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Hopes fade as Gulf crisis hits 100-day landmark

  • Published at 02:53 pm September 12th, 2017
Hopes fade as Gulf crisis hits 100-day landmark

As the boycott of Qatar by a Saudi-led bloc of countries approaches its 100th day Wednesday, experts have warned the increasingly bitter dispute could last into 2018 and beyond.

"If the present trajectory is anything to go by, I expect this crisis to last well into the next year," Christopher Davidson, a Middle East expert at Britain's Durham University, said.

Saudi Arabia, the United Arab Emirates, Bahrain and Egypt cut all ties with Qatar on June 5, accusing it of bankrolling Islamist extremists and being too close to Iran.

They closed Qatar's only land border, denying air space to its national airline and suspending maritime links.

The drastic measures led many observers to believe the tiny emirate would have no choice but to yield quickly under the pressure of its key trading partners.

Instead, Qatar denied the charges and portrayed the boycott as an attack on its sovereignty.

On Monday, Qatar's foreign minister Sheikh Mohammed bin Abdulrahman Al-Thani accused the Saudi-led bloc of trying to force Doha "into a state of trusteeship", echoing his initial response to the crisis on June 7.

Bizarre stalemate

But initial speculation of a military intervention against Qatar has given way to an increasingly bizarre stalemate, with state-backed media outlets and PR firms playing a major role.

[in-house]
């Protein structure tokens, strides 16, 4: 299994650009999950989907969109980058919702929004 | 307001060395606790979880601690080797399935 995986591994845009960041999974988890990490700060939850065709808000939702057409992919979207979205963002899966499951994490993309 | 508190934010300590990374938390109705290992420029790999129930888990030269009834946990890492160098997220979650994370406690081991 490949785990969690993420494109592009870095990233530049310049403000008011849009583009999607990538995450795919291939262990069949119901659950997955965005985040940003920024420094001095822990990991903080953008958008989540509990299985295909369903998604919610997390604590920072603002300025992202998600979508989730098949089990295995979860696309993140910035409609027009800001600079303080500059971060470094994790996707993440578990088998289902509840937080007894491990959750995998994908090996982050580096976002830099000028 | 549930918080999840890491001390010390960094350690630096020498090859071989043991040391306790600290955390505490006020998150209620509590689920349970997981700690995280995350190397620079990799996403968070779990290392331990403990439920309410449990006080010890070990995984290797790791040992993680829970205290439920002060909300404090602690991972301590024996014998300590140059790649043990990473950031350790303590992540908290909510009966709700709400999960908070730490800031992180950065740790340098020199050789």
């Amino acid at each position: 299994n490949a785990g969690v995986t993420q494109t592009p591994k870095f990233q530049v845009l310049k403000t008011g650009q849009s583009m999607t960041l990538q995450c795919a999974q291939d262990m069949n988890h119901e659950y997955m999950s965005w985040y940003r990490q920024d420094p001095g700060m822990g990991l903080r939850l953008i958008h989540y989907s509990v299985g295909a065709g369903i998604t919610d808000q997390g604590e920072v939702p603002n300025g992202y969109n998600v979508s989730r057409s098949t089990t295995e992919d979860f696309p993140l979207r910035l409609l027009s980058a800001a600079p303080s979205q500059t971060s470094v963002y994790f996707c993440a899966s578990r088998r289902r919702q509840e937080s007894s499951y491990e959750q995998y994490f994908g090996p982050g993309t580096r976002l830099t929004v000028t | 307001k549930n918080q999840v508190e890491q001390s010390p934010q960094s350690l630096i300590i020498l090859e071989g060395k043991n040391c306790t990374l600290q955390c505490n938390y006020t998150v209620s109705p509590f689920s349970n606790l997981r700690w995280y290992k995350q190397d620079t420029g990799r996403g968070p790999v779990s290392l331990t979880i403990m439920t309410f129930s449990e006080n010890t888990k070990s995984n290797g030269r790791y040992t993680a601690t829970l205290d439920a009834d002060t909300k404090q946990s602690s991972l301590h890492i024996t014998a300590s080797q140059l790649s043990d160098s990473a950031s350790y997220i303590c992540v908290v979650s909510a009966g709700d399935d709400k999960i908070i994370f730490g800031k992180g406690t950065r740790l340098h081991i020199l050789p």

Saudi contacts with an obscure Qatari sheikh in August triggered speculation he was being used to undermine the Qatari leadership.

Qatar has portrayed itself as victim of human rights abuses, to the bemusement of campaign groups critical of the emirate's treatment of foreign workers as it prepares to host the 2022 football World Cup.

And exiled Qatari opposition figure Khalid al-Hail is set to speak Thursday at a mysterious conference in London entitled "Qatar, Global Security and Stability".

No deal

The crisis has also exposed the West's inability to resolve the conflict, despite the fact all the states involved are western allies and some host vital strategic assets including America's largest Middle East air base.

Earlier this month, US President Donald Trump said a deal could be "worked out very quickly", but only days passed before a fresh row erupted between Riyadh and Doha.

Some nations appear to be benefiting from the conflict. Oman has seen a 2,000% trade increase with Qatar since June 5, according to official figures published in Muscat.

Qatar also sees some upsides to the crisis. But that may not last forever.

The costs of a long-running boycott may eventually take their toll, especially as Qatar prepares to host the World Cup.

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